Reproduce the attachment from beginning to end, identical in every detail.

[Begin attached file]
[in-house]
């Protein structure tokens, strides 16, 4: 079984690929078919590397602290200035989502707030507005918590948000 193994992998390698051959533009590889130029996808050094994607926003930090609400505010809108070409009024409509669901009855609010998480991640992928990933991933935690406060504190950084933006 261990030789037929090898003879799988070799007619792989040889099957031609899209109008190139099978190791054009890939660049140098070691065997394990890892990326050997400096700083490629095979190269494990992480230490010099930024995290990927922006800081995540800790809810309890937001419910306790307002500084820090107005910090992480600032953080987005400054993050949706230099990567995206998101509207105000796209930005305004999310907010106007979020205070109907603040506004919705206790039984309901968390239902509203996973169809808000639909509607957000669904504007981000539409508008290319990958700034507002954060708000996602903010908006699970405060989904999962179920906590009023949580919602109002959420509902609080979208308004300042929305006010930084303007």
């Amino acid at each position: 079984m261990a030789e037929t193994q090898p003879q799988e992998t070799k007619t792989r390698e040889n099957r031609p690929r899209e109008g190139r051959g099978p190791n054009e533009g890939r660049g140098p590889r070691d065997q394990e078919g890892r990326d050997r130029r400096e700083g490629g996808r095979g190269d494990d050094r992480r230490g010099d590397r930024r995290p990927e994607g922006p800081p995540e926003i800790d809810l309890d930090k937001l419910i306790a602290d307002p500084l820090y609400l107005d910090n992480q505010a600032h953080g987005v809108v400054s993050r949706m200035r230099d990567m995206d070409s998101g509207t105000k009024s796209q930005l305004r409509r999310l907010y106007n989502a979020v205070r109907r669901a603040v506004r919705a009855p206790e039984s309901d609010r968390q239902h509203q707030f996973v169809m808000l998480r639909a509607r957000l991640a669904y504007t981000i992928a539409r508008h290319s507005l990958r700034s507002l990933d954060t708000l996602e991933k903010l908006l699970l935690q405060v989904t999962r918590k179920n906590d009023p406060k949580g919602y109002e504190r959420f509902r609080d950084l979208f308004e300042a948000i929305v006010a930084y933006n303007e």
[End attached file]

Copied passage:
[in-house]
């Protein structure tokens, strides 16, 4: 079984690929078919590397602290200035989502707030507005918590948000 193994992998390698051959533009590889130029996808050094994607926003930090609400505010809108070409009024409509669901009855609010998480991640992928990933991933935690406060504190950084933006 261990030789037929090898003879799988070799007619792989040889099957031609899209109008190139099978190791054009890939660049140098070691065997394990890892990326050997400096700083490629095979190269494990992480230490010099930024995290990927922006800081995540800790809810309890937001419910306790307002500084820090107005910090992480600032953080987005400054993050949706230099990567995206998101509207105000796209930005305004999310907010106007979020205070109907603040506004919705206790039984309901968390239902509203996973169809808000639909509607957000669904504007981000539409508008290319990958700034507002954060708000996602903010908006699970405060989904999962179920906590009023949580919602109002959420509902609080979208308004300042929305006010930084303007």
């Amino acid at each position: 079984m261990a030789e037929t193994q090898p003879q799988e992998t070799k007619t792989r390698e040889n099957r031609p690929r899209e109008g190139r051959g099978p190791n054009e533009g890939r660049g140098p590889r070691d065997q394990e078919g890892r990326d050997r130029r400096e700083g490629g996808r095979g190269d494990d050094r992480r230490g010099d590397r930024r995290p990927e994607g922006p800081p995540e926003i800790d809810l309890d930090k937001l419910i306790a602290d307002p500084l820090y609400l107005d910090n992480q505010a600032h953080g987005v809108v400054s993050r949706m200035r230099d990567m995206d070409s998101g509207t105000k009024s796209q930005l305004r409509r999310l907010y106007n989502a979020v205070r109907r669901a603040v506004r919705a009855p206790e039984s309901d609010r968390q239902h509203q707030f996973v169809m808000l998480r639909a509607r957000l991640a669904y504007t981000i992928a539409r508008h290319s507005l990958r700034s507002l990933d954060t708000l996602e991933k903010l908006l699970l935690q405060v989904t999962r918590k179920n906590d009023p406060k949580g919602y109002e504190r959420f509902r609080d950084l979208f308004e300042a948000i929305v006010a930084y933006n303007e």